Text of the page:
For all the rhetoric about walking together, this entire process appears to be a text book case of politcal manipulation i.e. people in a room under emotional and politcal pressure, giving them a wedge politics opening speech, assuming an authority which, a number of them anyway, clearly don't have at home according to their polity, failing to consult with other duly constituted bodies, etc. etc.

And of course, there was no one from the GLBTQ communities there to present, so very easy to vilify people you are talking about rather than with.

I wouldn't be surprised if a few of the primates have come down with a mild case of Stockholm Syndrome.

Posted by Rod Gillis at Sunday, 17 January 2016 at 3:30am GMT

To Andrew's point, it seems that at the ACC meeting, the ABC is going to have to make a choice.

Is he Primate of All England -- which rejected "relational consequences" and supraprovincial disciplining by voting the so-called Anglican Covenant down to its deserved death?

Or is the ABC the head of a new Primates' Curia that will soon exercise its newfound powers to "require" things of the Church of England?

Posted by Jeremy at Sunday, 17 January 2016 at 4:54am GMT

"But [Gay Clark Jennings] went on to say that the Primates do not have authority over the Anglican Consultative Council. ... She wrote that she had no intention of not taking part in her own work for the council, on which she is a representative to that body, along with Bishop Ian Douglas of Connecticut. "I am planning to travel to Zambia for our scheduled meeting in April and to participate fully," she said."

Go Gay! Go Gay! Go Gay! :-D

["It's not a virtue to refuse to stand up to bullies. Yes, Jesus of Nazareth probably did say turn the other cheek." IMO, JamesB, I've never seen standing up to bullies as contradicting Jesus re turning the other cheek! (See re Gandhi and MLKJr)]

Posted by JCF at Sunday, 17 January 2016 at 5:05am GMT

It seems to me as a Scottish Episcopalian that our Primus has done well to comment quickly and graciously.

It seems to me to be unfair to expect more at the moment as the polity of our church is that he can't speak as Primus without discussing matters with the Scottish College of Bishops.

He isn't an archbishop and I don't want him to be.

Posted by Kelvin Holdsworth at Sunday, 17 January 2016 at 9:28am GMT

There's also a fairly strong-looking leader from The Times.

"Unholy Split: On gay marriage, Justin Welby misreads history, morality and his job description"

Of course it's behind a pay wall.

Anyone know what the "job description" point might be?

Is someone at last chiding Welby for putting his global role ahead of his duties to his own province?

Posted by Jeremy at Sunday, 17 January 2016 at 12:16pm GMT

@MarkBrunson @rodgillis I am not saying that the Canadian and Scottish Primates "went along" as mere toadies. They simply had to own the decision, since it is the right thing to do. How would a parish function if a significant decision was made at parish council and then the church warden or rector walks out and publicly disowns it? I essentially agree with both of these posters and I am a Canadian. However, in the case of Fred Hiltz, how would it look if he returned to Canada and from a safe distance disowned a decision made by a group of which he was a member? With the pending decision to be made at General Synod that would be especially inappropriate. The idea of sniping from a safe distance is not responsible and making such behaviour acceptable by modelling it would make matters much worse. The desire to walk out in anger and disgust us strong and appealing, but we have decried such behaviour in others in the past. Someone has to be the adult in the room.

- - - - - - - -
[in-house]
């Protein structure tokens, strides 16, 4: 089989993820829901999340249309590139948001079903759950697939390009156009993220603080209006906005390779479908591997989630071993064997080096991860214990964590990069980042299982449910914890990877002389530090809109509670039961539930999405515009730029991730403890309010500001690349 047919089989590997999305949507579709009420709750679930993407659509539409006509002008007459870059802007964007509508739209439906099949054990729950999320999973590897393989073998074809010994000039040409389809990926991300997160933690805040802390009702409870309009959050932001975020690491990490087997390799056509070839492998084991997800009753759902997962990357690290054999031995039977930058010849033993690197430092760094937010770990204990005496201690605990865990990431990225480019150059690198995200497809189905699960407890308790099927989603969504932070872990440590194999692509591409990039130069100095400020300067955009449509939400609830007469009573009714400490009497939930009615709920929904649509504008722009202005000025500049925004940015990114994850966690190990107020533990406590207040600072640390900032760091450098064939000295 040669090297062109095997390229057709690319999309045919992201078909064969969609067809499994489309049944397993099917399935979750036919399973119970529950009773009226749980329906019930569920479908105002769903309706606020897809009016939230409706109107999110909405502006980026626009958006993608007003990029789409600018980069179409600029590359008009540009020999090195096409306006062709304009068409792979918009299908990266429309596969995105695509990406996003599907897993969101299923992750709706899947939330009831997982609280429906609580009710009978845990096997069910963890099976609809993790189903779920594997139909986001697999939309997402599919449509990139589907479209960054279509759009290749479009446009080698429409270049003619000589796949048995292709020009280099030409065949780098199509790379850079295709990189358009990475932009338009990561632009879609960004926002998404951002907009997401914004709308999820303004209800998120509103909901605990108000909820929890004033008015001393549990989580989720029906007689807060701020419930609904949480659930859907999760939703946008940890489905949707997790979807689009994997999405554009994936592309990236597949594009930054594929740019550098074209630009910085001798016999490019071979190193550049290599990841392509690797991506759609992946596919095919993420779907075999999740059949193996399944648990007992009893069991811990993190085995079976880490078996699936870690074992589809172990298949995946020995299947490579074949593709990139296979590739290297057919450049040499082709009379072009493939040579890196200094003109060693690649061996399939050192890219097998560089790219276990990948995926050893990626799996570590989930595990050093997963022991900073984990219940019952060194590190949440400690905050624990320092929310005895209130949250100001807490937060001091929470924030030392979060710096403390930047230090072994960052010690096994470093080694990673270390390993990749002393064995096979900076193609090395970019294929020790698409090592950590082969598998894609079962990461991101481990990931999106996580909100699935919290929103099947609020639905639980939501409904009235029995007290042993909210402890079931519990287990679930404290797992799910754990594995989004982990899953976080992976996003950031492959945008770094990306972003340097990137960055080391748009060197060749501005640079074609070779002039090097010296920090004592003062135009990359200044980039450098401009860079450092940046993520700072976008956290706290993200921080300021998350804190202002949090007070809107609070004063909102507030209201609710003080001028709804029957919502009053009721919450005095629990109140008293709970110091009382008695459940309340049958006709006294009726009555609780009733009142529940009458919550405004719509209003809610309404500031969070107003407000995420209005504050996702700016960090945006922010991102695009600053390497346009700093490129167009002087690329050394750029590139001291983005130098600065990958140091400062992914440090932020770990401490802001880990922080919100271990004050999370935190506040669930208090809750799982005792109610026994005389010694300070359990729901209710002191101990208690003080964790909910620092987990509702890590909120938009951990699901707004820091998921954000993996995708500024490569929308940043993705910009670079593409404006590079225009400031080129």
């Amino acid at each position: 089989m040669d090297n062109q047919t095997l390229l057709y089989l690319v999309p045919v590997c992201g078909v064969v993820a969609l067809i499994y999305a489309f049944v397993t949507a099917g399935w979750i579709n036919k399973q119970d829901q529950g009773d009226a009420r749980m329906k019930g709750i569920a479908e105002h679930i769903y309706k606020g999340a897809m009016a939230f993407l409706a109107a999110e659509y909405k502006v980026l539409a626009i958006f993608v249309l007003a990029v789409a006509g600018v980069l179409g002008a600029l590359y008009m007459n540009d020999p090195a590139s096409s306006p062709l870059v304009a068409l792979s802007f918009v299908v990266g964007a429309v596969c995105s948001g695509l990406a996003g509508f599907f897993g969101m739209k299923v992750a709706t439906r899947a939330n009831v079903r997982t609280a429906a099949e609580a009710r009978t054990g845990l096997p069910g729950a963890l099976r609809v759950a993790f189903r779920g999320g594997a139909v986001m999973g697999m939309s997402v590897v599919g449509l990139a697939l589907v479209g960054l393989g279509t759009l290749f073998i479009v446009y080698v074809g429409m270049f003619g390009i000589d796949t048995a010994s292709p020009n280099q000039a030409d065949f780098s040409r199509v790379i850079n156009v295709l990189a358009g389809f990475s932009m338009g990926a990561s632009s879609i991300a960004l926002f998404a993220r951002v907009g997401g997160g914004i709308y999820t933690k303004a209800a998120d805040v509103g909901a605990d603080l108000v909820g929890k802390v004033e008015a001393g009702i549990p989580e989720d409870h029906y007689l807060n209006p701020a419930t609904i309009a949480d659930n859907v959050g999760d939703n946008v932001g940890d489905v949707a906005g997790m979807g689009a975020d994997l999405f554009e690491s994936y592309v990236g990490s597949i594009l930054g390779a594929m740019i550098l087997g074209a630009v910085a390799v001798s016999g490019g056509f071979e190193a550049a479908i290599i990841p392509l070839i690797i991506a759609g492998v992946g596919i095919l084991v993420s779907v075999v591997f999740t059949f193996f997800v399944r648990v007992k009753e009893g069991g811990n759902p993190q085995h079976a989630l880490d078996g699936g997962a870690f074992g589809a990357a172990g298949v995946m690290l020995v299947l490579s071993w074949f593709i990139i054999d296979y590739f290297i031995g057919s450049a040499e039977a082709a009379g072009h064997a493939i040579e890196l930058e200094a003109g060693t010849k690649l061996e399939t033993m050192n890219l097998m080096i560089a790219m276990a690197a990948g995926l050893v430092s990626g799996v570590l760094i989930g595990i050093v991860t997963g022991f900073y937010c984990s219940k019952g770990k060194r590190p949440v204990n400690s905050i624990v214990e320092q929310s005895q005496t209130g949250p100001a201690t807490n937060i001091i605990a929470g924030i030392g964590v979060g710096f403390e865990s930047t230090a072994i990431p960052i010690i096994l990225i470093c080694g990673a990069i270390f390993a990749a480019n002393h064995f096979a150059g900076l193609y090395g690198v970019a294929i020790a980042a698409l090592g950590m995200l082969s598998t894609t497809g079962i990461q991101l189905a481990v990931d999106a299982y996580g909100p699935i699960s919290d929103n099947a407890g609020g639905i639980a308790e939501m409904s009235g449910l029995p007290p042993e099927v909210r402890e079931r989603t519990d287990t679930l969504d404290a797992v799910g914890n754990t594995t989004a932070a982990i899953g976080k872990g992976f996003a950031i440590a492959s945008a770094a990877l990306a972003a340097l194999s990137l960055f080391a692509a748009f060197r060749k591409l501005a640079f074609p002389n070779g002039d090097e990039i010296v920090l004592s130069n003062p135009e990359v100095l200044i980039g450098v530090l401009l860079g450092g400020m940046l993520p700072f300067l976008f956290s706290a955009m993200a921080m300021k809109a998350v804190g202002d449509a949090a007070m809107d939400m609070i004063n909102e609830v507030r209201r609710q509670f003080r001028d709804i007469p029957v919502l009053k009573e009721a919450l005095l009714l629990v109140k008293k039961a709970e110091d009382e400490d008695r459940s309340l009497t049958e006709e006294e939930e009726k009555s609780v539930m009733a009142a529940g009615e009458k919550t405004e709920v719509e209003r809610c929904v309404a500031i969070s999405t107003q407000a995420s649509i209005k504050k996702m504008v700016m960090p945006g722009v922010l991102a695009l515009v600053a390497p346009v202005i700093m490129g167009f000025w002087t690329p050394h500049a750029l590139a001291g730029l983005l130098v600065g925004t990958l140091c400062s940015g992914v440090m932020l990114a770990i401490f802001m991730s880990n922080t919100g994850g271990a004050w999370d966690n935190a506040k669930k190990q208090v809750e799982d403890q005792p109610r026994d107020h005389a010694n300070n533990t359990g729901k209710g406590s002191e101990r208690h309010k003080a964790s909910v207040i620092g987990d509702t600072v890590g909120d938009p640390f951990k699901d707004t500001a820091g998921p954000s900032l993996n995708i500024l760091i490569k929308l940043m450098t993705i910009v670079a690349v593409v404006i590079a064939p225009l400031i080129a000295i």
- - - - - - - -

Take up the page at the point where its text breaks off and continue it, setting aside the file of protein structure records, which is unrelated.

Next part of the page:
Posted by Adam Armstrong at Sunday, 17 January 2016 at 1:54pm GMT

Kelvin, I can understand why Chillingworth's hands may be tied.

I responded at I did mainly due to the combination of his lack of condemnation with the dog-whistle phrase "issues of human sexuality," linked to appeals to "unity." I also remembered him and other bishops issuing "guidance" on equal marriage that prompted many Scottish clergy to write back in protest.

That said, following your comment here about SEC polity, I'll give him the benefit of the doubt, and apologize for the strength of the comment.

Posted by James Byron at Sunday, 17 January 2016 at 2:37pm GMT

If a grave injustice is being committed and a group is trying to exercise power way beyond its remit then any duty to stand by a decision is utterly void.

Posted by Jo at Sunday, 17 January 2016 at 8:19pm GMT

I didn't mean that they were toadying, merely that they did assent, which indicates that TEC has no support or place in the AC. Indeed, I would assume their assent was sincere, which indicates such a great gap in priorities as to be unbridgeable.

Posted by MarkBrunson at Sunday, 17 January 2016 at 9:12pm GMT

@ Adam Armstrong, you parish council analogy is not a good one. This was a meeting of Primates which has probably acted ultra vires. There was a vote with a majority and minority split. A better analogy would be a commission in which a minority report is issued or a Supreme Court case in which there is a majority minority decision and one or more judges writes for the minority.

The moment was lost. As soon as the decision was leaked ( a politcal PR manipulation) minority Primates could have stepped outside with their own statement focusing, not so much on the decision itself, but on their dissent from the whole illegitimate process.

What I would liked to have heard from my Primate Fred Hiltz is a clear statement that Canada is governed by a synodical process and that our Church will continue to respect its own polity and process without fear or favor, without foreign intimidation.

This whole process has been a flawed confusing politically orchestrated amateur hour misadventure. No one is required to respect it.

When the meeting was first announced my thought was that the Canadian and American Primates ought not to attend because anyone could see this was a trap. They walked right into it. They might consider getting better advisers; but maybe Primates don't cotton to advice. Political hubris has not been and is not unknown among prelates.

Posted by Rod Gillis at Sunday, 17 January 2016 at 10:50pm GMT

"As soon as the decision was leaked ( a political PR manipulation) minority Primates could have stepped outside with their own statement focusing, not so much on the decision itself, but on their dissent from the whole illegitimate process"

Thank you, Rod Gillis.
That would still have enabled TEC to be saint-like and accept the illegitimate conclusion, but it would at least have set the official record straight.

Posted by Erika Baker at Monday, 18 January 2016 at 11:00am GMT